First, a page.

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U.S. Sanctions are the Engine of Progress: Cubans Turn to Cryptocurrency

Since 1962 Cuba has been under an economic embargo imposed by the United States, which prevents American companies from doing business with…

moon card

Since 1962 Cuba has been under an economic embargo imposed by the United States, which prevents American companies from doing business with Cuba. Financial services, as well as payment systems, are no exception.

The first push to use crypto was in 2020 when the Trump administration banned Western Union from Cuba, and people looked for new ways to send money to their families.

“When Western Union ceased to exist, there was a big rise in remittances via cryptocurrencies,” said Erich García, founder of, a company that now processes crypto remittances.

To substitute international payment systems like PayPal and Visa, Cubans download PayWithMoon, which allows funding a prepaid virtual card with bitcoin (BTC).

PayWithMoon card from

Large crypto exchanges like Coinbase, Binance, and OpenNode also instantly block Cuban crypto users to comply with the embargo. The only way to obtain crypto in Cuba is through WhatsApp or Telegram groups. Sadly, scams through these platforms are common, and buyers often receive nothing.

Fortunately, the island recently issued new regulations for the use of cryptocurrencies; the Central Bank will begin issuing licenses to virtual asset service providers. President Miguel Díaz-Canel has said that the country is “evaluating the advisability” of using cryptocurrencies.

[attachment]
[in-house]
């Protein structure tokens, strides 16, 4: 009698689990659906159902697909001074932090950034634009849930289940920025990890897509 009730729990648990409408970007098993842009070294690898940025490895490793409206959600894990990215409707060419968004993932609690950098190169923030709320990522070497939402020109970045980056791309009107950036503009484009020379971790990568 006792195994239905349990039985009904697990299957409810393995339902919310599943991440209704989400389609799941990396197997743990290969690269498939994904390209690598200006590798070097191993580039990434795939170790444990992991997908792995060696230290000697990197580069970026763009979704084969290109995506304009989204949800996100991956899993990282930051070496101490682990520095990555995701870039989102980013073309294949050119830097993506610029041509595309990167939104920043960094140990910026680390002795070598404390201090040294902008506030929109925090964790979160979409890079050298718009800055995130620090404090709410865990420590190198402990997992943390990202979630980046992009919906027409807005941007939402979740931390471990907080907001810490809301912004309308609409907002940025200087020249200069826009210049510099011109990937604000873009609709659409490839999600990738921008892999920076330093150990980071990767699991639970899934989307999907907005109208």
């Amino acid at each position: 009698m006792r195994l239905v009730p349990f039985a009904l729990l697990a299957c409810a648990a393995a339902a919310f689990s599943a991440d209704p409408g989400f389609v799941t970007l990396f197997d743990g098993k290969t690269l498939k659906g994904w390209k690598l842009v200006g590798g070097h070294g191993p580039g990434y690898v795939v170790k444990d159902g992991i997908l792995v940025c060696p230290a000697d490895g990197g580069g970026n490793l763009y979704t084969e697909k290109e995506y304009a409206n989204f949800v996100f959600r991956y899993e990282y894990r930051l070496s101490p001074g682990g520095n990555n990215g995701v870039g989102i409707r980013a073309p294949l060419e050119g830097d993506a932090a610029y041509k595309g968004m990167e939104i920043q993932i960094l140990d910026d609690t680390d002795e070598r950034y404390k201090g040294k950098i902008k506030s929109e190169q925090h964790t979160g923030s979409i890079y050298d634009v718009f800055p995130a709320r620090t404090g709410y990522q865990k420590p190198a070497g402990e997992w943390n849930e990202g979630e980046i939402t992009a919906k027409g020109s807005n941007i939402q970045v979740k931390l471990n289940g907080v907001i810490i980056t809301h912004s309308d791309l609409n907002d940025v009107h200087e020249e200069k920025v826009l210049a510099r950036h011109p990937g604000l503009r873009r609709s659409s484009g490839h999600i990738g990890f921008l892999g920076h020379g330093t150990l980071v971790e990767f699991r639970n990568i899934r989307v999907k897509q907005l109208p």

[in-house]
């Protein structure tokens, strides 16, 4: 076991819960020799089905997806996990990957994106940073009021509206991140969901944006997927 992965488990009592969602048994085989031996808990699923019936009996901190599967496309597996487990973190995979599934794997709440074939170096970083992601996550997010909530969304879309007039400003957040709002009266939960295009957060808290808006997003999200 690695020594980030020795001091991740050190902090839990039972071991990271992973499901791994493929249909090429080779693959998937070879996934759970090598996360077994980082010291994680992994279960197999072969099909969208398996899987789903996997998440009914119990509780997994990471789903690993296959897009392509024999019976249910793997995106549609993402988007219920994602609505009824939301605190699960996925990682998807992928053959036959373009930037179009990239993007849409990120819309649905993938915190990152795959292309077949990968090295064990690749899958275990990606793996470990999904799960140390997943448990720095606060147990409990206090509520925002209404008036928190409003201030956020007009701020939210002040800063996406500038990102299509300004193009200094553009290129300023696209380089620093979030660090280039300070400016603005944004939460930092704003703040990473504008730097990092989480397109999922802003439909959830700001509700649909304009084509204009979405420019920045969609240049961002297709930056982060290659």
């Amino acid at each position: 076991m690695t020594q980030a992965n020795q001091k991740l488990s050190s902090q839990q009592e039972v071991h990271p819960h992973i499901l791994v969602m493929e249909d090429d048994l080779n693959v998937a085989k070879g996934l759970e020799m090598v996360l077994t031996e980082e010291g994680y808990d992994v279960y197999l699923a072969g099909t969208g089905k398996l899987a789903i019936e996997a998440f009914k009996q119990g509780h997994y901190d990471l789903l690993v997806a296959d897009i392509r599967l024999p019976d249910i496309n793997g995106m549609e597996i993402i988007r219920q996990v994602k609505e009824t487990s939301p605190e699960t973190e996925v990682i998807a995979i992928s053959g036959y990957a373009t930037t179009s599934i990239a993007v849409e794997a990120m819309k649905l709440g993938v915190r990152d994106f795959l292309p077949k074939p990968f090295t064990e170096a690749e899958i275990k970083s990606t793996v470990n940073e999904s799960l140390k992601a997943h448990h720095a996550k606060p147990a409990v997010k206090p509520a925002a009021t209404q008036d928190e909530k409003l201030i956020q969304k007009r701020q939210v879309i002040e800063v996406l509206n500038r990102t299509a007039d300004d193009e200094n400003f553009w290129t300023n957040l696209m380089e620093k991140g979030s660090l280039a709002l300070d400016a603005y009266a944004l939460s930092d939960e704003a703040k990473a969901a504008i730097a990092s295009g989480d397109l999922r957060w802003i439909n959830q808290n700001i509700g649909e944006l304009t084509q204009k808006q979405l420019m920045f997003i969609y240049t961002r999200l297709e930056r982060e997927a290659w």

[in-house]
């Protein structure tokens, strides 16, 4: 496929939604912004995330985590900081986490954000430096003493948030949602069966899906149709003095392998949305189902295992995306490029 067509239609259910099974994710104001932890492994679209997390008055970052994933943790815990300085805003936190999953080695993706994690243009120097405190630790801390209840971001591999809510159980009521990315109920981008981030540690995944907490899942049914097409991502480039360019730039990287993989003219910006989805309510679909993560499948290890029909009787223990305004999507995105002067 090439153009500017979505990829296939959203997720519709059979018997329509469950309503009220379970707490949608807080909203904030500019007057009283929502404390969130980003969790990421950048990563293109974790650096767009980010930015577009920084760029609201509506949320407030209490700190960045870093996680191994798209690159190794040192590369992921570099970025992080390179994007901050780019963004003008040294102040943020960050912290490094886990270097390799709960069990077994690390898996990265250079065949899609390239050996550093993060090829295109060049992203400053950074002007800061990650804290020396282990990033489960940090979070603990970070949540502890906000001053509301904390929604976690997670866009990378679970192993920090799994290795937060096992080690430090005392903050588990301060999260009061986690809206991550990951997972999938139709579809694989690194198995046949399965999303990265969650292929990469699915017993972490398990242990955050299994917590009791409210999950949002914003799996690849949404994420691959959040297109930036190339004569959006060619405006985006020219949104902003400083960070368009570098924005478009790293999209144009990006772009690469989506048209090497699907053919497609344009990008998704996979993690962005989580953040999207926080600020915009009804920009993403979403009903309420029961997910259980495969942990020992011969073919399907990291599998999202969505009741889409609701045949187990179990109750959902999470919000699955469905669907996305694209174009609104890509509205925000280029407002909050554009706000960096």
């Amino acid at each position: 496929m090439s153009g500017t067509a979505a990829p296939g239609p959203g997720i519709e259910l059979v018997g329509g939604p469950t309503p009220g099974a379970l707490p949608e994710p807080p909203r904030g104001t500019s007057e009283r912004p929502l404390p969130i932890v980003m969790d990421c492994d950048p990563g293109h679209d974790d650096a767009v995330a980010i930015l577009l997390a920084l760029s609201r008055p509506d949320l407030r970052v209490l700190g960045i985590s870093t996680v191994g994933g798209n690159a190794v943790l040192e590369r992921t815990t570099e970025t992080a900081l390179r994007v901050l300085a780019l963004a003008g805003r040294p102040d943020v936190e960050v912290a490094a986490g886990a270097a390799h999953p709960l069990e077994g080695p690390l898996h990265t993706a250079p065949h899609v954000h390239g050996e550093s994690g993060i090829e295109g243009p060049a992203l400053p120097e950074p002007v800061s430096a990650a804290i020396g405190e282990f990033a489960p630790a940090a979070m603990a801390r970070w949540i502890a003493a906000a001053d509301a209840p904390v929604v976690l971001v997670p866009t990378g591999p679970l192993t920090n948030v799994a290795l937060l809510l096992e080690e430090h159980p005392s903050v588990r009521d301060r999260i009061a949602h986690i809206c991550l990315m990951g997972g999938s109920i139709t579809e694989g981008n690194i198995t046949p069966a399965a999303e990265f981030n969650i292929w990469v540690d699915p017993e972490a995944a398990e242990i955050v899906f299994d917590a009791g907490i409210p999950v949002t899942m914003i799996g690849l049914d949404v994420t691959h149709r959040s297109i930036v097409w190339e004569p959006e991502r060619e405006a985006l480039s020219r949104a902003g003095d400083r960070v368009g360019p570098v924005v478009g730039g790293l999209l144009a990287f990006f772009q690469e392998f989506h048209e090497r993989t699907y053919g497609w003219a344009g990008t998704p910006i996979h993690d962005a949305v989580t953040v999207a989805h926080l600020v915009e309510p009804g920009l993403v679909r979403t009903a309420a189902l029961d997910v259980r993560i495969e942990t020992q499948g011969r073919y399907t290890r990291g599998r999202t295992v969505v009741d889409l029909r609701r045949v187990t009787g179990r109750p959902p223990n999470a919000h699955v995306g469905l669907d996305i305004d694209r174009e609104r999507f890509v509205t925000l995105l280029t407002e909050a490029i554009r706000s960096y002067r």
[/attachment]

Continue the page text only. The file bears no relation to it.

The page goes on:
As of now, Cuban stores must have a personal wallet to accept bitcoin payments because they provide customers with a QR code to receive transactions. If bitcoin payment automation platforms such as OpenNode were available in this country, local businesses could automate payments both online and in person. But, due to the embargo, that has not happened so far.

Still, with more than 5 million Cubans using mobile internet, informal estimates put the number of Cubans using currencies like Bitcoin, Ethereum, and Avalanche at between 100,000 and 200,000.

The 1 to 2 percent of the island’s population that uses cryptocurrencies is far lower than half of the population in El Salvador who reportedly have cryptocurrency apps. However, we should bear in mind that 60% do not use the app after spending a welcome bonus; and those who stay active in the app use it rather for dollar operations, not for crypto, a recent study says.

Anyway, it will be interesting to compare how cryptocurrency will settle down in the two countries with different motives: Salvadorian innovations were imposed from above, whereas for the Cuban population Bitcoin is a means of getting around global sanctions in their everyday lives.